|Publication number||US5196743 A|
|Application number||US 07/459,761|
|Publication date||Mar 23, 1993|
|Filing date||Jan 12, 1990|
|Priority date||May 6, 1988|
|Also published as||CA1327063C, EP0417130A1, EP0417130A4, WO1989011182A1|
|Publication number||07459761, 459761, PCT/1989/192, PCT/AU/1989/000192, PCT/AU/1989/00192, PCT/AU/89/000192, PCT/AU/89/00192, PCT/AU1989/000192, PCT/AU1989/00192, PCT/AU1989000192, PCT/AU198900192, PCT/AU89/000192, PCT/AU89/00192, PCT/AU89000192, PCT/AU8900192, US 5196743 A, US 5196743A, US-A-5196743, US5196743 A, US5196743A|
|Inventors||David R. Brooks|
|Original Assignee||Magellan Corporation (Australia) Pty. Ltd.|
|Export Citation||BiBTeX, EndNote, RefMan|
|Patent Citations (9), Referenced by (11), Classifications (8), Legal Events (4)|
|External Links: USPTO, USPTO Assignment, Espacenet|
The present invention relates to the field of switching low power electronic circuits and particularly CMOS logic circuits. More particularly, the present invention relates to reducing or minimising the current drawn by a switchable electronic circuit at any point in time, such as CMOS circuitry.
The basic CMOS logic gate, as its known to those skilled in the art, consumes essentially no or a relatively small amount of power, except when it is actually in a switching state (a change in input causes the output to change). Circuits including CMOS logic gates often comprise a large number of such gates, synchronised to a single clock signal. Synchronous systems are preferred from a design standpoint, and their synchronous behaviour is believed to be well understood by people skilled in the art. All logic gates of such a circuit switch simultaneously, and the load presented to the power source appears as a short, heavy burst, synchronised with the clock. Compensation for this heavy power drain, as a result of current flowing simultaneously into these gates, often necessitates the use of a large supply reservoir capacitor in the power source. This large capacitor is often undesirable.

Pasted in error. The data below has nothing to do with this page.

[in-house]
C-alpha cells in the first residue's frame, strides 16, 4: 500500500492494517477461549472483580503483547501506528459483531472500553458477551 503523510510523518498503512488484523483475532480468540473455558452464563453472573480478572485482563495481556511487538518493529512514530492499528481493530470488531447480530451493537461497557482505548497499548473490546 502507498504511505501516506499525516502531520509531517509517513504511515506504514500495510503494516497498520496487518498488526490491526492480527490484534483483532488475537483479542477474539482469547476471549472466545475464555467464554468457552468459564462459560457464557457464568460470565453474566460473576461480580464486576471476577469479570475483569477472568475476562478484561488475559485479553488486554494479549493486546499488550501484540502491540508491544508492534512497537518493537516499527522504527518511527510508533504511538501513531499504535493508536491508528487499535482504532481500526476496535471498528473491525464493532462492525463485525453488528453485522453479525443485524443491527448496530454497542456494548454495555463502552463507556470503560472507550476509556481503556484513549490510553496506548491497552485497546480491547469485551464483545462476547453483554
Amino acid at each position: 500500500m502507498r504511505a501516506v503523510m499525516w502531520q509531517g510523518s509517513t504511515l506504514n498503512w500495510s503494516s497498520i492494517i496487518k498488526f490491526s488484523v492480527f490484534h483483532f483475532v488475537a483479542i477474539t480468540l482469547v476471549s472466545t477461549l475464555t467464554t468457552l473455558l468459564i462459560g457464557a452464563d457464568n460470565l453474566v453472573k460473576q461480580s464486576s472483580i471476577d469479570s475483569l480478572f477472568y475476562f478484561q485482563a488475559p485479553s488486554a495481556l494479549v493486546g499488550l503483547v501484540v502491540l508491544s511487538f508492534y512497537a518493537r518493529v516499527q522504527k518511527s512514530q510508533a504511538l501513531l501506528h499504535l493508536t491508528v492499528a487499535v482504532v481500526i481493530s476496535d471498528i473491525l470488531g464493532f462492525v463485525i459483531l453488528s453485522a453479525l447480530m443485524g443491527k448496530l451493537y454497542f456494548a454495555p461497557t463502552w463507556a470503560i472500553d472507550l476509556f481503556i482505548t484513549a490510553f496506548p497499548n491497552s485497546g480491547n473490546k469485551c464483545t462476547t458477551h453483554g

An object of the present invention is to provide a method and/or device wherein the current drawn by a circuit is distributed over a predetermined period of time.
A further object of the present invention is to provide a device and/or method which has a reduced dependence on a charge storage reservoir when switching a circuit comprising a relatively large number of CMOS gates.
The present invention provides a method of switching a circuit comprising a plurality of non or minimal power consumption logic elements, said circuit comprising at least a first switchable logic element and a second switchable logic element, the method comprising the steps of:
enabling said first logic element so as to allow said first logic element to reach a steady logic state, enabling said second logic element so as to allow said second logic element to reach a steady logic state, wherein:
enabling of said second element is not commenced until said first element reaches a substantially steady logic state.
The present invention also provides a device for switching a circuit comprising a plurality of non or minimal power consumption logic elements, said circuit comprising at least a first switchable element and a second switchable element, said device comprising:
a timing means coupled to said first element and being adapted to enable said first element so as to allow said first element to reach a steady logic state, said timing means further being coupled to said second element and being adapted to enable said second element so as to allow said second element to reach a steady logic state, wherein said timing means enables the second element after the first element reaches a substantially steady logic state.